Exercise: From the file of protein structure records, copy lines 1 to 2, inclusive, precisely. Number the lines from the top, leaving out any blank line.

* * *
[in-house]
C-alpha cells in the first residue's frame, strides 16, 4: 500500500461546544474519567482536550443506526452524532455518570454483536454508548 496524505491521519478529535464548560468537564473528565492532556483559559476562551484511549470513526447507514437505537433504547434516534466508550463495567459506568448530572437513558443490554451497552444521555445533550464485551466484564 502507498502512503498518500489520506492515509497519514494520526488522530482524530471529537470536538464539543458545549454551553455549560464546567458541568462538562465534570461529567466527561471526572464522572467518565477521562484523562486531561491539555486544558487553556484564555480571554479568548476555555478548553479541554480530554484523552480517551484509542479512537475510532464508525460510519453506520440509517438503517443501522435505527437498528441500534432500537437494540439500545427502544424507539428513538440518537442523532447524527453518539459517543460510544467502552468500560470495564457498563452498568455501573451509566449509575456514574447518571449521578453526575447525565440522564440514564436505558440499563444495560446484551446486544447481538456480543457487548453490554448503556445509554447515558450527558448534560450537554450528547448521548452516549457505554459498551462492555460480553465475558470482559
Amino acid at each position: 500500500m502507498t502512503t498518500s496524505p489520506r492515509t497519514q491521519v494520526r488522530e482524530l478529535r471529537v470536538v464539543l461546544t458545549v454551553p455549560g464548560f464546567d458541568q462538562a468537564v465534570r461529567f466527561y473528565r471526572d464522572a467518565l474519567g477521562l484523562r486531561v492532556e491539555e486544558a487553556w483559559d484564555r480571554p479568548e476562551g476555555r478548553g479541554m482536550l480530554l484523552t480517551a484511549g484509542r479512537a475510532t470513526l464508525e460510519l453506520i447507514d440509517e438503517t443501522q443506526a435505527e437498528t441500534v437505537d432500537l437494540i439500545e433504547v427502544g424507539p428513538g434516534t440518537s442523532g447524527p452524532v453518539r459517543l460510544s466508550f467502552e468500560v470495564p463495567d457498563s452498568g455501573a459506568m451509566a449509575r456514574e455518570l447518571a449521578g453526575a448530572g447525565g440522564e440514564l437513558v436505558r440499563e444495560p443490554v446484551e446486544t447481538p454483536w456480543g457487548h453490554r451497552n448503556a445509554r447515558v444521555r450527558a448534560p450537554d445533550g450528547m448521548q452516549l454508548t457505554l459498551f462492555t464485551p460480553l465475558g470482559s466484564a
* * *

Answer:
[in-house]
C-alpha cells in the first residue's frame, strides 16, 4: 500500500461546544474519567482536550443506526452524532455518570454483536454508548 496524505491521519478529535464548560468537564473528565492532556483559559476562551484511549470513526447507514437505537433504547434516534466508550463495567459506568448530572437513558443490554451497552444521555445533550464485551466484564 502507498502512503498518500489520506492515509497519514494520526488522530482524530471529537470536538464539543458545549454551553455549560464546567458541568462538562465534570461529567466527561471526572464522572467518565477521562484523562486531561491539555486544558487553556484564555480571554479568548476555555478548553479541554480530554484523552480517551484509542479512537475510532464508525460510519453506520440509517438503517443501522435505527437498528441500534432500537437494540439500545427502544424507539428513538440518537442523532447524527453518539459517543460510544467502552468500560470495564457498563452498568455501573451509566449509575456514574447518571449521578453526575447525565440522564440514564436505558440499563444495560446484551446486544447481538456480543457487548453490554448503556445509554447515558450527558448534560450537554450528547448521548452516549457505554459498551462492555460480553465475558470482559